Regular guest bloggers Carol and Jim Watson share their memories of walking the Cathar Way in springtime.
We have walked long-distance with Cicerone guides for a number of years and 2017 was no exception. Using Alan Mattingly's The Cathar Way, we set off in late April.
We took the train to Paris and then to Port-la-Nouvelle for the start. In his book Alan had described Stage 1 as 'the longest and hardest of all 12 stages'. We had taken this to heart and had chosen to divide the first two stages into four to give ourselves a more relaxing start. Our decision was more than justified as we found that in many parts the tracks or paths were very rocky and did not always lend themselves to brisk walking.
It was very hot for our first few days – very Mediterranean in feel – with wild orchids and other spring flowers lining the route. Accommodation in places was quite limited and we had booked a self-catering flat in Embres-et-Castelmaure, only to find that the village shop had closed. Fortunately, we had anticipated this and had come prepared.
An early springtime start meant a virtually empty trail
For several days we met no other hikers on the trail. It became clear later on that April was a rather early start for this walk. On the fourth day, we spotted a lone hiker from the Netherlands and together with a couple of British hikers, Adrian and Stewart, who we met later on, we had the route pretty much to ourselves.
Reaching our first castle at Aguilar made us feel that we really were en route with the Cathars.
When planning a trip such as this you make certain assumptions about the route and hope that you have all the information you need. Unfortunately, this was not always the case. We reached a planned crossing of the wide River Agly (described on page 79 of the book) only to find that the bridge was no more. Fortunately, we were able to use the hiker’s usual fall back, and waded across the river, something not to be contemplated after rain!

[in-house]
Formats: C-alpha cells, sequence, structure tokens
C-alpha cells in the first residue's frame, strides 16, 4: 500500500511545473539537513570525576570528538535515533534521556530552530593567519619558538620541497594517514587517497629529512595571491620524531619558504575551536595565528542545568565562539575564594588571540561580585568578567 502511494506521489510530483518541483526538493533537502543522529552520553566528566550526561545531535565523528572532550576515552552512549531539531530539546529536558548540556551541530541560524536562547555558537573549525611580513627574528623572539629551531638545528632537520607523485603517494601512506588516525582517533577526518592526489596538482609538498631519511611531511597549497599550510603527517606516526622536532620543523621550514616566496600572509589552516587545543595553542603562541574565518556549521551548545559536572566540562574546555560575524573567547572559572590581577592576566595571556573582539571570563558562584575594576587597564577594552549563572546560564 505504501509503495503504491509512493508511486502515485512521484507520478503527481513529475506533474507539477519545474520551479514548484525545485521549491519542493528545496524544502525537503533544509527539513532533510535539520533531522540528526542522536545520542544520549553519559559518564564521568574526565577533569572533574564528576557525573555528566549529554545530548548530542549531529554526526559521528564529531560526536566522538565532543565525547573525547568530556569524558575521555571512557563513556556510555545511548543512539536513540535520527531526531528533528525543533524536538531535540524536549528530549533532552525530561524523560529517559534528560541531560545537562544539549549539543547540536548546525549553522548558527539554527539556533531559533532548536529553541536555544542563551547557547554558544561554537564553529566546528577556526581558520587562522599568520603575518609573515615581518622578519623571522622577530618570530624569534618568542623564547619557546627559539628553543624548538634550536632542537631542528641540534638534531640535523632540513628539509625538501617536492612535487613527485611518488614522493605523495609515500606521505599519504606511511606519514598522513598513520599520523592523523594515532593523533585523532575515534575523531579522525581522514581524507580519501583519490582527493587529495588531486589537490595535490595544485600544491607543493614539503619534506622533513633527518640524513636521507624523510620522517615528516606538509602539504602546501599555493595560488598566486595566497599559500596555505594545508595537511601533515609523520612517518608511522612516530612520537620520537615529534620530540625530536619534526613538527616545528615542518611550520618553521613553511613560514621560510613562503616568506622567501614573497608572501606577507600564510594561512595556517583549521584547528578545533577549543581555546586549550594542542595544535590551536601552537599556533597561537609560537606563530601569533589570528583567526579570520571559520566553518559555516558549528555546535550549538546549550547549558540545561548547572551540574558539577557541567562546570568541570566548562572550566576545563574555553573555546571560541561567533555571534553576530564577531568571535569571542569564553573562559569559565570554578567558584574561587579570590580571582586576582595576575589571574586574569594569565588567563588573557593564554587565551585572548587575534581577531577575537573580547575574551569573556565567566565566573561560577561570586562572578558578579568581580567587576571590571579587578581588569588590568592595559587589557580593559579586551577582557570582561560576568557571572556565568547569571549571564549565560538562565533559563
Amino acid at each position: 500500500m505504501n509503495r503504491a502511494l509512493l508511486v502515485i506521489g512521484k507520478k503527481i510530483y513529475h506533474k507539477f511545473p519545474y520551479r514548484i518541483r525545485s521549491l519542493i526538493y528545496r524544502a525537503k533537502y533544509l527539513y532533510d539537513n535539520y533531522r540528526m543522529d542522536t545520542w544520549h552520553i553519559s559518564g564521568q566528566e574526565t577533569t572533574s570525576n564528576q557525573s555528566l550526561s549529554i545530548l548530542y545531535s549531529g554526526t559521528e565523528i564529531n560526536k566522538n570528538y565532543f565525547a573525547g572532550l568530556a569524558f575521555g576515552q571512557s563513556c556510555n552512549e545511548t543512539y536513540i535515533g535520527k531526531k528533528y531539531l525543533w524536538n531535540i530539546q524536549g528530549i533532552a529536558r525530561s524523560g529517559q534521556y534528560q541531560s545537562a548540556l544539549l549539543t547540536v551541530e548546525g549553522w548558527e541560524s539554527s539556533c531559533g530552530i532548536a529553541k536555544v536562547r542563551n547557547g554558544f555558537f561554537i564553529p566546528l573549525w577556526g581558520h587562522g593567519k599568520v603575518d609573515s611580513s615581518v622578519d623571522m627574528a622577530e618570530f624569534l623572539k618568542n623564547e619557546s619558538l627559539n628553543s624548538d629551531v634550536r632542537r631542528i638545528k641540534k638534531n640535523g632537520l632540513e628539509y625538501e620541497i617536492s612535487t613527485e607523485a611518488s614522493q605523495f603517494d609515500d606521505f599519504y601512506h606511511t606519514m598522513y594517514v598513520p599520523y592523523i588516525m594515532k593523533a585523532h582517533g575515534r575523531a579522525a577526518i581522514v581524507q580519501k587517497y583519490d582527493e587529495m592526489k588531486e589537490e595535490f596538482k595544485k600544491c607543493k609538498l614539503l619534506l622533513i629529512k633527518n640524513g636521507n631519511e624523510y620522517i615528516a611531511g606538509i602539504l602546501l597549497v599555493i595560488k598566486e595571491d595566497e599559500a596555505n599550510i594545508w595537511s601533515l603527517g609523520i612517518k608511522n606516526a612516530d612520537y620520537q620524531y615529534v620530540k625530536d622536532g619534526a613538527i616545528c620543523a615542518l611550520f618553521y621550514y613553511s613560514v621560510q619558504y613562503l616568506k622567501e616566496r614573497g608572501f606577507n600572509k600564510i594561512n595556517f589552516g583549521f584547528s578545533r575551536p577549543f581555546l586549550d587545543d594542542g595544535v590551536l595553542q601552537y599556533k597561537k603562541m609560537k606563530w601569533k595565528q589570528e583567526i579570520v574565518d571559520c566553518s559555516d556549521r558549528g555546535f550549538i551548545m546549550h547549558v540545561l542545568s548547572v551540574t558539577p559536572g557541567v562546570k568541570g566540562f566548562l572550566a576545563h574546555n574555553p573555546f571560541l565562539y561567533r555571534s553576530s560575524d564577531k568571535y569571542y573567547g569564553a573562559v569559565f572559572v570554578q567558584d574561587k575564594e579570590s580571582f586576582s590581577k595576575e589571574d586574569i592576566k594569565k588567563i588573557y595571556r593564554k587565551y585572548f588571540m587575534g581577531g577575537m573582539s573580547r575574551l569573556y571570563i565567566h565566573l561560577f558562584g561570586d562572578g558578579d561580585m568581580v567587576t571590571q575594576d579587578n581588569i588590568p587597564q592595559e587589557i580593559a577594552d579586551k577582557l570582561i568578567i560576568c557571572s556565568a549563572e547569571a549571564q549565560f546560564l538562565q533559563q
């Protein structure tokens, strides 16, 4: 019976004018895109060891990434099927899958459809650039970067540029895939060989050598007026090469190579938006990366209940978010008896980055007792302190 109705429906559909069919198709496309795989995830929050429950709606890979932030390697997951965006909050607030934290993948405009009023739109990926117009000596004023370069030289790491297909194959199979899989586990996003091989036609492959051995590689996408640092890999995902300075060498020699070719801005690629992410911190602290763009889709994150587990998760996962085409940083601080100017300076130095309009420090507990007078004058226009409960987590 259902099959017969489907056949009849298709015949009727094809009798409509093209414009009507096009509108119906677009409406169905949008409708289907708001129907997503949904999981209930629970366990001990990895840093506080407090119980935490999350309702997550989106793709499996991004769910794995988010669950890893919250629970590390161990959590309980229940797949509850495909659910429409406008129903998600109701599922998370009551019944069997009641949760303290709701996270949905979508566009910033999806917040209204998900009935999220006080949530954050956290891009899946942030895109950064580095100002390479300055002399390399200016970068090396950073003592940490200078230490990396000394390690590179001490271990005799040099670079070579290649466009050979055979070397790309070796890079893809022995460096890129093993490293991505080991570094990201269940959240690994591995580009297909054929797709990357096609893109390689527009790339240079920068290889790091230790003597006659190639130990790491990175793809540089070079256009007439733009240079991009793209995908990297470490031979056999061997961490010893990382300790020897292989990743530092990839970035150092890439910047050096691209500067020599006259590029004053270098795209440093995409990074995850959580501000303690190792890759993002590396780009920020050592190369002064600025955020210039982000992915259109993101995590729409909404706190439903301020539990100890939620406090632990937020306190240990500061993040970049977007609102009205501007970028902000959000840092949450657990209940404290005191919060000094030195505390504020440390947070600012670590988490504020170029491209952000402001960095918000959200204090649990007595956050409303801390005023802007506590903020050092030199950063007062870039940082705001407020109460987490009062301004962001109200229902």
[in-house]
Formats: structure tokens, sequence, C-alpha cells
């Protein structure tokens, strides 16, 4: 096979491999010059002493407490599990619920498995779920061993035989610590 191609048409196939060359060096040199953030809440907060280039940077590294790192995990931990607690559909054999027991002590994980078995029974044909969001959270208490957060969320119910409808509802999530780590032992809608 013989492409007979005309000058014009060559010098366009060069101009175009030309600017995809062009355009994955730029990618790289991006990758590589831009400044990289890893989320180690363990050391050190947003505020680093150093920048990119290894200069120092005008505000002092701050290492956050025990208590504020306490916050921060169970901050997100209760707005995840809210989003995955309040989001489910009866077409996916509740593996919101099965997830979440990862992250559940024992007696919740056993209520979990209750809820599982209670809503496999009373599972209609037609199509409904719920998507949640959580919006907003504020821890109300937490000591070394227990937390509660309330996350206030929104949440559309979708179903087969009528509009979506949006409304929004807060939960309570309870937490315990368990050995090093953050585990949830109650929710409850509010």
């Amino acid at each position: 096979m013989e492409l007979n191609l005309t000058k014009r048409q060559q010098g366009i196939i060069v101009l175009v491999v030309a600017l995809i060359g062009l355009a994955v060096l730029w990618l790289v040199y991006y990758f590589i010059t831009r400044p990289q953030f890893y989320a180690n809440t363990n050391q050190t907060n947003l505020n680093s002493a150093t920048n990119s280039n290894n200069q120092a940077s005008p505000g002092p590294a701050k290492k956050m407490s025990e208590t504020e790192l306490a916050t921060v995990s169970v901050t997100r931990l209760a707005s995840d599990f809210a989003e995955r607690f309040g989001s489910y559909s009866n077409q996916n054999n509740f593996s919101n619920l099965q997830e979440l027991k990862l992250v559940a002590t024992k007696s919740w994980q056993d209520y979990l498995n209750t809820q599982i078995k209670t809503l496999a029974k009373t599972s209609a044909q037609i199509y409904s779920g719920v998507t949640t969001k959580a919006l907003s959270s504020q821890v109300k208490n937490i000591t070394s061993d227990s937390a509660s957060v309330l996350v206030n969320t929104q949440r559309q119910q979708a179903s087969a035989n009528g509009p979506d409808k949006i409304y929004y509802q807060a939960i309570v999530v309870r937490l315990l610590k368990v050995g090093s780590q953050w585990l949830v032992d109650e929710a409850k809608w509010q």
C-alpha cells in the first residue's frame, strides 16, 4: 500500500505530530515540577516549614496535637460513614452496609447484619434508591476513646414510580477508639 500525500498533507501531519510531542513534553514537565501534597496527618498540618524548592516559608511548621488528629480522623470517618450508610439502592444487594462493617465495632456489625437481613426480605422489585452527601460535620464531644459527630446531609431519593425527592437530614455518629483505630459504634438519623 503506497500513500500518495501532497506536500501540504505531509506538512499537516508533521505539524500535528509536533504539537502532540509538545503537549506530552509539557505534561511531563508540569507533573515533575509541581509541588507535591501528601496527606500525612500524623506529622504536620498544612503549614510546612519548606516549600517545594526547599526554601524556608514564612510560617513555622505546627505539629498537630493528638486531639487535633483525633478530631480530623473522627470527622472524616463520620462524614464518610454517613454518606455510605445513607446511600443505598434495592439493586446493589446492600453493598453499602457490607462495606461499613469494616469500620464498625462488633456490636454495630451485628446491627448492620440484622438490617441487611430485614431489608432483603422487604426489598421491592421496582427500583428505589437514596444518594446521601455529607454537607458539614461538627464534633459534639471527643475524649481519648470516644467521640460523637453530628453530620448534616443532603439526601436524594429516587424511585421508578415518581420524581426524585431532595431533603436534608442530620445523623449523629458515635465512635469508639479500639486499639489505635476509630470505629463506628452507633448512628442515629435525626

At times, we modified the route by taking village tracks shown on the map, not always sticking exactly to the marked route. This gave us other accommodation options and on one day we were able to take in an additional castle at Montaillou, a particularly important Cathar stronghold, on the way passing through meadows filled with wild daffodils.
It was at Comus at the end of Alan's Stage 9 that the full implications of starting early in the year were realised.
Evening rain turned to snow overnight and we awoke to a picture-perfect winter scene, bright blue skies and the whole landscape had changed from green to white.
Fortunately, our route was still quite clear and even the Frau Gorge did not present any further additional worries.
We stayed at Montségur overnight and had plenty of time to visit the castle. As the guidebook suggests, if you wish to visit the castles along the route, you do need to add in sufficient time to your planning in order to do so.
Our penultimate day proved to be very wet but our accommodation was well prepared for this and provided a room for drying our boots and waterproofs and, more importantly, a sumptuous meal.
A good long-distance hike deserves a good ending and we were so pleased that the last day was warm with sunny intervals. Foix is a perfect final destination, with a castle to be enjoyed at leisure before catching the train home.
So, thank you once again Cicerone for providing the inspiration to visit this scenically beautiful and historically rich area. 2018? Well, we have Alex Kendall's The Snowdonia Way firmly in our sights.
Cycling the Canal du Midi
Across Southern France from Toulouse to Sete
Guide to cycling the Canal du Midi in southern France, 240km from Toulouse in the Haute Garonne to Sète on the Mediterranean Coast. The flat, picturesque route is divided into five stages, each around 50km long. Includes detours to sights close to the canal as well as longer excursions, including Narbonne, Minerve, Carcassone and Béziers.More information